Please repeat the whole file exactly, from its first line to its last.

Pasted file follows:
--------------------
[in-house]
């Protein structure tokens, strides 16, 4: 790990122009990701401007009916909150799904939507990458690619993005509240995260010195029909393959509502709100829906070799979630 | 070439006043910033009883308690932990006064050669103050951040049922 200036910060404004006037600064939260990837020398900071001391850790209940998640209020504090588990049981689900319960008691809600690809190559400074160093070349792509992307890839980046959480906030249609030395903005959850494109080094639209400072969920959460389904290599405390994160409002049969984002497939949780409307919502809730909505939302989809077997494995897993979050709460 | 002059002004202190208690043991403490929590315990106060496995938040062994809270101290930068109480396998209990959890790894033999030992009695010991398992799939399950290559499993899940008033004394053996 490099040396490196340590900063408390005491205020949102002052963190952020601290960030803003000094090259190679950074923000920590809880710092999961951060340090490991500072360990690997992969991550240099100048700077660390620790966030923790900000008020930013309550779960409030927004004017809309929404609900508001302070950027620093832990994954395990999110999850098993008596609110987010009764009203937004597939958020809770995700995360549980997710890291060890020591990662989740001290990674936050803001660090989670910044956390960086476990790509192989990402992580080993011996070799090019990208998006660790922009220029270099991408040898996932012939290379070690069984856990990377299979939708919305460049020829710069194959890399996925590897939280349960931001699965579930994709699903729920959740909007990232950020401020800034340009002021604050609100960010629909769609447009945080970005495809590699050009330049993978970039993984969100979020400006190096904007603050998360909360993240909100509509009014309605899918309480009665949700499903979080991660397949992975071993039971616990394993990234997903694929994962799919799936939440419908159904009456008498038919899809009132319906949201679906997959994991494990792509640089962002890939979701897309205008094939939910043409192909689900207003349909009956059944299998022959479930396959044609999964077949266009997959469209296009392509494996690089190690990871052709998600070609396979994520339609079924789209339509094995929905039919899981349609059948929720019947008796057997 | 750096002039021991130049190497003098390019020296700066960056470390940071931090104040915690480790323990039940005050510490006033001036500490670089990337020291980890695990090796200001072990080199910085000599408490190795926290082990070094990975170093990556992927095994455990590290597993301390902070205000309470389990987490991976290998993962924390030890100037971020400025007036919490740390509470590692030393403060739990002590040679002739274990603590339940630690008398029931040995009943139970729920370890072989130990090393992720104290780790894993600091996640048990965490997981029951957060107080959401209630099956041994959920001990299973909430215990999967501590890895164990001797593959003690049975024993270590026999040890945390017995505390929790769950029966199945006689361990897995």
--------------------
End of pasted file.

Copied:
[in-house]
């Protein structure tokens, strides 16, 4: 790990122009990701401007009916909150799904939507990458690619993005509240995260010195029909393959509502709100829906070799979630 | 070439006043910033009883308690932990006064050669103050951040049922 200036910060404004006037600064939260990837020398900071001391850790209940998640209020504090588990049981689900319960008691809600690809190559400074160093070349792509992307890839980046959480906030249609030395903005959850494109080094639209400072969920959460389904290599405390994160409002049969984002497939949780409307919502809730909505939302989809077997494995897993979050709460 | 002059002004202190208690043991403490929590315990106060496995938040062994809270101290930068109480396998209990959890790894033999030992009695010991398992799939399950290559499993899940008033004394053996 490099040396490196340590900063408390005491205020949102002052963190952020601290960030803003000094090259190679950074923000920590809880710092999961951060340090490991500072360990690997992969991550240099100048700077660390620790966030923790900000008020930013309550779960409030927004004017809309929404609900508001302070950027620093832990994954395990999110999850098993008596609110987010009764009203937004597939958020809770995700995360549980997710890291060890020591990662989740001290990674936050803001660090989670910044956390960086476990790509192989990402992580080993011996070799090019990208998006660790922009220029270099991408040898996932012939290379070690069984856990990377299979939708919305460049020829710069194959890399996925590897939280349960931001699965579930994709699903729920959740909007990232950020401020800034340009002021604050609100960010629909769609447009945080970005495809590699050009330049993978970039993984969100979020400006190096904007603050998360909360993240909100509509009014309605899918309480009665949700499903979080991660397949992975071993039971616990394993990234997903694929994962799919799936939440419908159904009456008498038919899809009132319906949201679906997959994991494990792509640089962002890939979701897309205008094939939910043409192909689900207003349909009956059944299998022959479930396959044609999964077949266009997959469209296009392509494996690089190690990871052709998600070609396979994520339609079924789209339509094995929905039919899981349609059948929720019947008796057997 | 750096002039021991130049190497003098390019020296700066960056470390940071931090104040915690480790323990039940005050510490006033001036500490670089990337020291980890695990090796200001072990080199910085000599408490190795926290082990070094990975170093990556992927095994455990590290597993301390902070205000309470389990987490991976290998993962924390030890100037971020400025007036919490740390509470590692030393403060739990002590040679002739274990603590339940630690008398029931040995009943139970729920370890072989130990090393992720104290780790894993600091996640048990965490997981029951957060107080959401209630099956041994959920001990299973909430215990999967501590890895164990001797593959003690049975024993270590026999040890945390017995505390929790769950029966199945006689361990897995």